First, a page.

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Thread: Fishing Cherokee

  1. #1
    Join Date
    Jul 2009
    Location
    Rougemont
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    12

    Question Fishing Cherokee

    This is my first time fishing for mountain trout. And Im going to Cherokee and was wondering if any one has any tips. They would be greatly appricated.

  2. #2
    Join Date
    Mar 2008
    Location
    black mountain
    Posts
    2,535

    Default Re: Fishing Cherokee

    you dunking bait or fishing the trophy section

  3. #3
    Join Date
    Jul 2009
    Location
    Rougemont
    Posts
    12

    Default Re: Fishing Cherokee

    Well I just really have no clue of where to fish. I'm bringing my fly rod and my aunt is using bait.
    Take someone fishing who never has. Perserve the sport.

  4. #4
    Join Date
    Mar 2008
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    black mountain
    Posts
    2,535

    Default Re: Fishing Cherokee

    you have 30 miles of water to fish. hit the bridges, and pull offs closest to the creeks. they stock well, so don't worry about some spots being better than others. I always start at bunches creek and work my way down to the middle of town. they have 3 ponds, so if you are not into wading, you have that option. If you want to fish the trophy section, ( raven fork by the high school) you need to buy the permit for that section (20.00) and the daily permit (7.00) . The trophy permit is a one time purchase, so it is good for the year. my favorite patterns are small midges, zebras and caddis emergers in 18-22 with a san juan or y2k attractor. You can also try some small dries, ehc's and terrestrials work great this time of year. be prepared for the "tube" hatch, it is a given on the weekends. You should grab the little map/tourist brochure that all the bait shops have, it has a little map that shows you where the tribal waters are and pay attention to the signs, they mark tribe only waters and the trophy section pretty well, but they are sometimes faded. I can honestly say that after 30 years of fishing cherokee, you have to move around if you are not catching fish in one spot. the map will show you all the,small creeks, ( bunches, soco) the raven fork ( medium size water) and part of the little tennessee ( big water) that the tribe stocks. might be out that way sat, so if you need any more info pm me and I could maybe show you around.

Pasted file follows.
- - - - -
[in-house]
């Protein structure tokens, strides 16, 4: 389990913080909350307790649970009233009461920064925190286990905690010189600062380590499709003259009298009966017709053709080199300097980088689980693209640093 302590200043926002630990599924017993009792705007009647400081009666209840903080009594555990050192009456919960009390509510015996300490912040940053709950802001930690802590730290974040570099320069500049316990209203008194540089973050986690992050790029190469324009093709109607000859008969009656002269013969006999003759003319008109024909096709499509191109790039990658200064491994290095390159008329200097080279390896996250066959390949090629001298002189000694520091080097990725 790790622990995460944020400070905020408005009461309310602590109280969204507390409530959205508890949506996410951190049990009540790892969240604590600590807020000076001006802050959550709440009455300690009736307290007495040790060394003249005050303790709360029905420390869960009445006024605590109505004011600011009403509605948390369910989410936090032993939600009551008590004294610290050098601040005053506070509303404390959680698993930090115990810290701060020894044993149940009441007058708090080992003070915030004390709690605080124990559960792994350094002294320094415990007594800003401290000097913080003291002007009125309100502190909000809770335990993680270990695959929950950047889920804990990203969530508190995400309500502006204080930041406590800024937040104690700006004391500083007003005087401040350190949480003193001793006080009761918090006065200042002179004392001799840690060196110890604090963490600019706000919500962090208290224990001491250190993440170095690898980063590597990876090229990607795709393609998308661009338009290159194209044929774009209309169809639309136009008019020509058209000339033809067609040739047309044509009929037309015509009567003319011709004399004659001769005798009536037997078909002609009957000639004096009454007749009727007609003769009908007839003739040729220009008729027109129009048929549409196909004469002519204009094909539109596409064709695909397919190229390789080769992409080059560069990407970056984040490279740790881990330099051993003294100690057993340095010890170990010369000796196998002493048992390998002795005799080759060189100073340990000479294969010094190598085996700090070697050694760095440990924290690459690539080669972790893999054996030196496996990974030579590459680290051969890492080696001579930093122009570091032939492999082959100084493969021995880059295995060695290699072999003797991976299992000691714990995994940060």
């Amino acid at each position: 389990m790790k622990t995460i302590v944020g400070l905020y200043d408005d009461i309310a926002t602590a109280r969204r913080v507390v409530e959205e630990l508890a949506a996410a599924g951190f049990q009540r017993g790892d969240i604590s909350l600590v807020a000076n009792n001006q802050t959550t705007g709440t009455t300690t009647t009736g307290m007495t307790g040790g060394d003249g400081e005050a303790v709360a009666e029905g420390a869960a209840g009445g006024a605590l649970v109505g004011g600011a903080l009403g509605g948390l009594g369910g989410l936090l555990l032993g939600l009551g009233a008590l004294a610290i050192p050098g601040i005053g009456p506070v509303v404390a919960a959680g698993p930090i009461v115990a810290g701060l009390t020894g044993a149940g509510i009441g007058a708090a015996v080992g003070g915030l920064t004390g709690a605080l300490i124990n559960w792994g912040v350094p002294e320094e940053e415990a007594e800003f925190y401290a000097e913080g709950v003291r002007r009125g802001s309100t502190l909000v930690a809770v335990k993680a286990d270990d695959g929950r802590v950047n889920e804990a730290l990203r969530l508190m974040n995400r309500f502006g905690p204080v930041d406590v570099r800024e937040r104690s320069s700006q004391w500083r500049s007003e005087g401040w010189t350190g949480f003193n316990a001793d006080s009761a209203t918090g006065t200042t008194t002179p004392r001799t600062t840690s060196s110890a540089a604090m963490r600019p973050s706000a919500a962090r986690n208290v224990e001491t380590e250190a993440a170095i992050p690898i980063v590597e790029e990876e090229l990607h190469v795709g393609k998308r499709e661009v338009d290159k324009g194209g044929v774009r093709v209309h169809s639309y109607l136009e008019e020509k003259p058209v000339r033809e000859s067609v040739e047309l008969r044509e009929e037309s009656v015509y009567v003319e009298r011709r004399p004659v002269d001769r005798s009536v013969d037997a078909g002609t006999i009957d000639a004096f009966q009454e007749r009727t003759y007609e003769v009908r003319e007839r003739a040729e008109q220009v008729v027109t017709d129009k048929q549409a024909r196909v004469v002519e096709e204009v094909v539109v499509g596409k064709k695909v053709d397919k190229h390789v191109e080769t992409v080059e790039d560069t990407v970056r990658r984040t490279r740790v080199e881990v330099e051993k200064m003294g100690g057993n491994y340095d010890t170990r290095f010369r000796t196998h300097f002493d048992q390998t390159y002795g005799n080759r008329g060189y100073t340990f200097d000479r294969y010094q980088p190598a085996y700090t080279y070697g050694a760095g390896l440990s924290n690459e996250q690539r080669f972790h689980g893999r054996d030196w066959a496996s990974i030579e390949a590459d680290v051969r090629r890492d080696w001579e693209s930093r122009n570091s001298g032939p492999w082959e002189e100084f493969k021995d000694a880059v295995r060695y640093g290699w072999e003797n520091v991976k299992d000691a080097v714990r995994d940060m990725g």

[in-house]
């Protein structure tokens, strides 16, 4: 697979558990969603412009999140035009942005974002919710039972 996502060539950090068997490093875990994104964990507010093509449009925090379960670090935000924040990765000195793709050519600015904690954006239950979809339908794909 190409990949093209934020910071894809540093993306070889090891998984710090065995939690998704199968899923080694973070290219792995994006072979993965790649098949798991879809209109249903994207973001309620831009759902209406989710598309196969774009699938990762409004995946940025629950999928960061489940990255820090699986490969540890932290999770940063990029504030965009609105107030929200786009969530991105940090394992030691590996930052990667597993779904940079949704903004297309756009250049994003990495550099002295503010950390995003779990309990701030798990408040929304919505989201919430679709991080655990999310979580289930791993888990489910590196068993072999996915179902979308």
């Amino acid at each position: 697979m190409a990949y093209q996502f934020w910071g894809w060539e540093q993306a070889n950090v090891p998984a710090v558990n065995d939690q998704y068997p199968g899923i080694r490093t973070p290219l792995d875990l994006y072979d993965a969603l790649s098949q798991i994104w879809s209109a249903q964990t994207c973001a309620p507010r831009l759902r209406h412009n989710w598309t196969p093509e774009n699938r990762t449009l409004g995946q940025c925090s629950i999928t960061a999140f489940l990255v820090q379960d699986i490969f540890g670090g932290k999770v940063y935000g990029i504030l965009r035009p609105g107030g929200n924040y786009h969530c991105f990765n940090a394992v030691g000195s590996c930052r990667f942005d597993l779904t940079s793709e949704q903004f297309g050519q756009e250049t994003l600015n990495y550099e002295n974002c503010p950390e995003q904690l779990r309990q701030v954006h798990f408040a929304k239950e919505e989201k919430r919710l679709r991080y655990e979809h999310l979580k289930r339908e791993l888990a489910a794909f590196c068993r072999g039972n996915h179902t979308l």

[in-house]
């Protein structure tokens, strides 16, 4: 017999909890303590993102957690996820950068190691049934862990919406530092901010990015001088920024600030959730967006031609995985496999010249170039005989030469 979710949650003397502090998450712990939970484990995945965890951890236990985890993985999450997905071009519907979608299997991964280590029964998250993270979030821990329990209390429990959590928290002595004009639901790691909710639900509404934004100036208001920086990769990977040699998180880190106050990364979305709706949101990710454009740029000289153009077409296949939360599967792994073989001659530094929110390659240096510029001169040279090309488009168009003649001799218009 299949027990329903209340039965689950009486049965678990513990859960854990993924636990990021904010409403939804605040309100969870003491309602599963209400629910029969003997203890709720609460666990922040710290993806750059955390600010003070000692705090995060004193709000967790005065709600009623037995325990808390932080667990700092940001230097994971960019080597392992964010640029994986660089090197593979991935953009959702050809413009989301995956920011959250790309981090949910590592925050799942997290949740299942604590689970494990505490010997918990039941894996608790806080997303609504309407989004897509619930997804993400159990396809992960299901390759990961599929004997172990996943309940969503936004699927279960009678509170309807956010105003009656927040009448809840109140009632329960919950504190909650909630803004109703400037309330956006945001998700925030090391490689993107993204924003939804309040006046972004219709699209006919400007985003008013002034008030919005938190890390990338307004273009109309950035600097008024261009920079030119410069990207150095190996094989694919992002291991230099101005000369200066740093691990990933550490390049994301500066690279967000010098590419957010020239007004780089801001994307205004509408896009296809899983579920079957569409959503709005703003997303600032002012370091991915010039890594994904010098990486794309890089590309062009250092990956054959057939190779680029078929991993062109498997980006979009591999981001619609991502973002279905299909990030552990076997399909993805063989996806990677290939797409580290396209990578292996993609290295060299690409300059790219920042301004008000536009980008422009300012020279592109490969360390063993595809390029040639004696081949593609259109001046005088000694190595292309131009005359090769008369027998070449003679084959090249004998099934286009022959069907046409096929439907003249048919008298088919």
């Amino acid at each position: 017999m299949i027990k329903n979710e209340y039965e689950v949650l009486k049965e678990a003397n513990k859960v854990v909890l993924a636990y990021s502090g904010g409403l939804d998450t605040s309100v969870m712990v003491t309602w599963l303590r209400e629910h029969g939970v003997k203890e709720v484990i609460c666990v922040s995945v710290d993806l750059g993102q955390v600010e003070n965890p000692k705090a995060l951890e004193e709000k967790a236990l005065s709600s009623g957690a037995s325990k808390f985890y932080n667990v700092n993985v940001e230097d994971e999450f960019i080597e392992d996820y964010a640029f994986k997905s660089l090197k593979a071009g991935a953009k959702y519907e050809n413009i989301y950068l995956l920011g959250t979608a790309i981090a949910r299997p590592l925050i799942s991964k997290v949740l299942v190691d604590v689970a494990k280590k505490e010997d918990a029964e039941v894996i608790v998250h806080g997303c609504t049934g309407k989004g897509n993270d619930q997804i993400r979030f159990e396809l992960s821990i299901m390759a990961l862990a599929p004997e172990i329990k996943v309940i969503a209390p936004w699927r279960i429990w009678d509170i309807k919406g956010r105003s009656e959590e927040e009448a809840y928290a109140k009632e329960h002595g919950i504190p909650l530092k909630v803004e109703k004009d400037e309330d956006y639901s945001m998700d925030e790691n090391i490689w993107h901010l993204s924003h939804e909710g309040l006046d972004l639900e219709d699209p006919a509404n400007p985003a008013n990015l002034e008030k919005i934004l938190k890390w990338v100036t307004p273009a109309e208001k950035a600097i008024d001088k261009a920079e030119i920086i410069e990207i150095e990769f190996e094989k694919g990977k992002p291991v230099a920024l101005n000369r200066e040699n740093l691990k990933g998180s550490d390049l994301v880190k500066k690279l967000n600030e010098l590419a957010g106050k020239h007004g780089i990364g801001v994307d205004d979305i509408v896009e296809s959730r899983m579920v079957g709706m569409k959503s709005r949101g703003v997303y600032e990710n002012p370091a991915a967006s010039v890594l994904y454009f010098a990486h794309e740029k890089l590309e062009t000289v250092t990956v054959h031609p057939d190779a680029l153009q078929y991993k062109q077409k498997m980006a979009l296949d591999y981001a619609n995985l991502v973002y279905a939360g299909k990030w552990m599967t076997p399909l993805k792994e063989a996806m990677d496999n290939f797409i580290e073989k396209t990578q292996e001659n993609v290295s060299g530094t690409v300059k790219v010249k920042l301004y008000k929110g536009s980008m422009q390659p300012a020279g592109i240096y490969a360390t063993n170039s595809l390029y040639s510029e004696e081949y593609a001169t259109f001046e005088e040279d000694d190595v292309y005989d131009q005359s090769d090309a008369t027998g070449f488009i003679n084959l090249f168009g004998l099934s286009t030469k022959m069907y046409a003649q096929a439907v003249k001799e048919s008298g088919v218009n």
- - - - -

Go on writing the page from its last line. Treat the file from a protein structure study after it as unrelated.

badankles, and fish fighter like this.


  5. #5
    Join Date
    Jan 2009
    Location
    Lexington
    Posts
    132

    Default Re: Fishing Cherokee

    I took my younger daughter (10) over the 4th to the Enterprise Waters while big sis and Mom slept in. We parked at the GSMNP entrance on 441 and fished upstream. She caught 6 in about 2 hours on nightcrawlers and missed a few more while I "guided" (plus a butt-load of knotty-heads that she counts in her total). She's not ready for a fly rod yet so I'm trying to start her the way I started. Cherokee is a great place for beginners because they stock so many fish.

    Just about every bigger hole had a stationary angler parked there, presumably waiting for trout to come to them. As slickrocktom says, you have to go to the fish. If you haven't had a hit after you've worked a run pretty well, move on. The less obvious water often holds more fish in the Oconaluftee because someone has a nightcrawler in the water constantly in the bigger holes.
    badankles likes this.


  6. #6
    Join Date
    Jul 2009
    Location
    cherokee
    Posts
    1

    Default Re: Fishing Cherokee

    Quote Originally Posted by catchwhatbites View Post
    This is my first time fishing for mountain trout. And Im going to Cherokee and was wondering if any one has any tips. They would be greatly appricated.
    using smaller bait ,spinners ,panther martin and rooster tails using 6lb test works well this time of year size 8 or 6 hooks good luck

  7. #7
    Join Date
    May 2008
    Location
    Gastonia
    Posts
    29

    Default Re: Fishing Cherokee

    I'm not dissing Cherokee, I have wet a hook there many times, but you might also consider fishing other places nearby and saving the Permit fees. (Assuming you have a NC license). Lots of hatchery supported streams nearby like Scotts Creek, Alarka Creek, Deep Creek(stocked by NC for the last mile, changes to wild trout water in the park ) Tuckasegee River, which is floatable and has multiple species), great fishing for wild trout (and solitude if you are willing to walk for 15 minutes or take a boat ride) in the GSMNP streams